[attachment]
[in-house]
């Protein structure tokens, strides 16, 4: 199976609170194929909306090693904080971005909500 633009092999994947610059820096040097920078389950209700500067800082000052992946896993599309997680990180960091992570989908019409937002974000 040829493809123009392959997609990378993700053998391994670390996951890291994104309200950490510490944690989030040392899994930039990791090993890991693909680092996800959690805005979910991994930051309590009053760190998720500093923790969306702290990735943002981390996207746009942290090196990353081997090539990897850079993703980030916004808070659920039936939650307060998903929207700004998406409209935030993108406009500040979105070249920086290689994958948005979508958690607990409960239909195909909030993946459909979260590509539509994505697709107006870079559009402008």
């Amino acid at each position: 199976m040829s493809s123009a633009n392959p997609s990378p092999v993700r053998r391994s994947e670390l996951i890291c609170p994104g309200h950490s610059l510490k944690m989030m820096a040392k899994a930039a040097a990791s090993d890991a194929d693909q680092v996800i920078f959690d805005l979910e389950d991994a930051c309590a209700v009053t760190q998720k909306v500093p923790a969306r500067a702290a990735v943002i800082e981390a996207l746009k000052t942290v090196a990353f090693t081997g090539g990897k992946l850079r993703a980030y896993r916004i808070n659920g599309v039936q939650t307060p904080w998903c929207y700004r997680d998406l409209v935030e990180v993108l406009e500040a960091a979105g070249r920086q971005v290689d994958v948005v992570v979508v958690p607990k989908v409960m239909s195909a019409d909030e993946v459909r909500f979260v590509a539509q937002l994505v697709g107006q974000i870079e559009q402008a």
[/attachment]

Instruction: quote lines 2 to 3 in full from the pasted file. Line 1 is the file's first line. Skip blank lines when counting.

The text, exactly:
């Protein structure tokens, strides 16, 4: 199976609170194929909306090693904080971005909500 633009092999994947610059820096040097920078389950209700500067800082000052992946896993599309997680990180960091992570989908019409937002974000 040829493809123009392959997609990378993700053998391994670390996951890291994104309200950490510490944690989030040392899994930039990791090993890991693909680092996800959690805005979910991994930051309590009053760190998720500093923790969306702290990735943002981390996207746009942290090196990353081997090539990897850079993703980030916004808070659920039936939650307060998903929207700004998406409209935030993108406009500040979105070249920086290689994958948005979508958690607990409960239909195909909030993946459909979260590509539509994505697709107006870079559009402008």
């Amino acid at each position: 199976m040829s493809s123009a633009n392959p997609s990378p092999v993700r053998r391994s994947e670390l996951i890291c609170p994104g309200h950490s610059l510490k944690m989030m820096a040392k899994a930039a040097a990791s090993d890991a194929d693909q680092v996800i920078f959690d805005l979910e389950d991994a930051c309590a209700v009053t760190q998720k909306v500093p923790a969306r500067a702290a990735v943002i800082e981390a996207l746009k000052t942290v090196a990353f090693t081997g090539g990897k992946l850079r993703a980030y896993r916004i808070n659920g599309v039936q939650t307060p904080w998903c929207y700004r997680d998406l409209v935030e990180v993108l406009e500040a960091a979105g070249r920086q971005v290689d994958v948005v992570v979508v958690p607990k989908v409960m239909s195909a019409d909030e993946v459909r909500f979260v590509a539509q937002l994505v697709g107006q974000i870079e559009q402008a």